Frustrated by his lack of success and influenced by his new acquaintances in the Canadian folk scene, Young decided to try and make it as solo artist.  For this next stage of his career the orange coloured Gretsch electric was rather out of place.  All the folk-oriented singer-songwriters that he liked at the time, including Phil Ochs and fellow Canadian Gordon Lightfoot, played only acoustic guitars.  Neil also admired Bob Dylan – who had famously switched to electric guitar at that year’s Newport Folk Festival – because of his acoustic playing.

    Riverboat Coffee house
    So Neil decided to sell his beloved Gretsch.  Although not confirmed, this was probably in November 1965 at a local shop in Toronto.  For this new chapter in his career as a folk musician Neil Young would change to acoustic strings on his guitar.  A lot of what happened around this period still remains in the dark.  Did Neil switch immediately to a 12-string guitar or to any of the common six-string acoustic guitars?  Or did he use both six and 12-strings at the same time?  All that’s known for sure is that Neil sold his Gretsch 6120 sometime in the fall of 1965.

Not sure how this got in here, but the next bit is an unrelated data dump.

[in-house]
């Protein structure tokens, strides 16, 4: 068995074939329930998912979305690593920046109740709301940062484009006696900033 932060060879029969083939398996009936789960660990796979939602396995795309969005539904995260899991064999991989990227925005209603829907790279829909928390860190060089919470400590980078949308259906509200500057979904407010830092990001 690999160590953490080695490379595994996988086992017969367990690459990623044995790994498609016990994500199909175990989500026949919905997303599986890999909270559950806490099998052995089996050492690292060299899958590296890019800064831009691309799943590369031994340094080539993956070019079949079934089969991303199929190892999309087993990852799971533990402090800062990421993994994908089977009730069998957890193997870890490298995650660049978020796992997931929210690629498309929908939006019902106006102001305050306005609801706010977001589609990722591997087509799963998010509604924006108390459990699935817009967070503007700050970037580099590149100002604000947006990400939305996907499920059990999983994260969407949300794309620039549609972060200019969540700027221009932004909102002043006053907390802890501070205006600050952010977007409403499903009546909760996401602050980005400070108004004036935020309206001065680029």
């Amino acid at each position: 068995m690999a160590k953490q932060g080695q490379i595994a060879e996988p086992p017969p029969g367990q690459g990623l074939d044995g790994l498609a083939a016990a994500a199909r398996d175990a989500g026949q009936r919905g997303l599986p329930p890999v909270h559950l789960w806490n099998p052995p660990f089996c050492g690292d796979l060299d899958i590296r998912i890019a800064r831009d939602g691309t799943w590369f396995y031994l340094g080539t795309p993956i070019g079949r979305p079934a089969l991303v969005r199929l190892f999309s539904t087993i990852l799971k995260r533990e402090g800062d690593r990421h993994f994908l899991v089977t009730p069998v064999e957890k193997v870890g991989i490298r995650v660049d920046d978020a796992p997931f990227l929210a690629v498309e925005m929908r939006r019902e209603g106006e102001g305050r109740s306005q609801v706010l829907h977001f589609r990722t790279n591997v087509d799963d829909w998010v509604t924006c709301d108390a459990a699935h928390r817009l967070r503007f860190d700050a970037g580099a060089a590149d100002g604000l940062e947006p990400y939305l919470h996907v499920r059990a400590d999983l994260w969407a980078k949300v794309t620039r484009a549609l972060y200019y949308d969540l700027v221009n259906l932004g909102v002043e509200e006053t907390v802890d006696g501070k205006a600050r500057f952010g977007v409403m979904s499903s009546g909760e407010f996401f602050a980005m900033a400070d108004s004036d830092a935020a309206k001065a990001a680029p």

Maybe it was because of money problems.  John Einarson wrote in Don’t Be Denied  that Neil Young, on the one hand, needed the money to pay back a 400-dollar loan signed by his father.  On the other hand, he had to invest in a new guitar for his new folk career. For this reason, Neil Young even took a job for five weeks working in a bookstore.  It’s probable that the sale of the Gretsch was a few weeks later than September.  Ken Koblun, Neil Young's loyal bassist in these early years, recalls in Jimmy McDonough’s Shakey that he saw Neil in early November still playing his unamplified Gretsch at a Hootenanny at Bernie Fiedler’s Riverboat Coffee House.  Koblun worked there as a gaffer after Young had broken up “Four To Go”.

    First 12-String

    DeArmond Pickup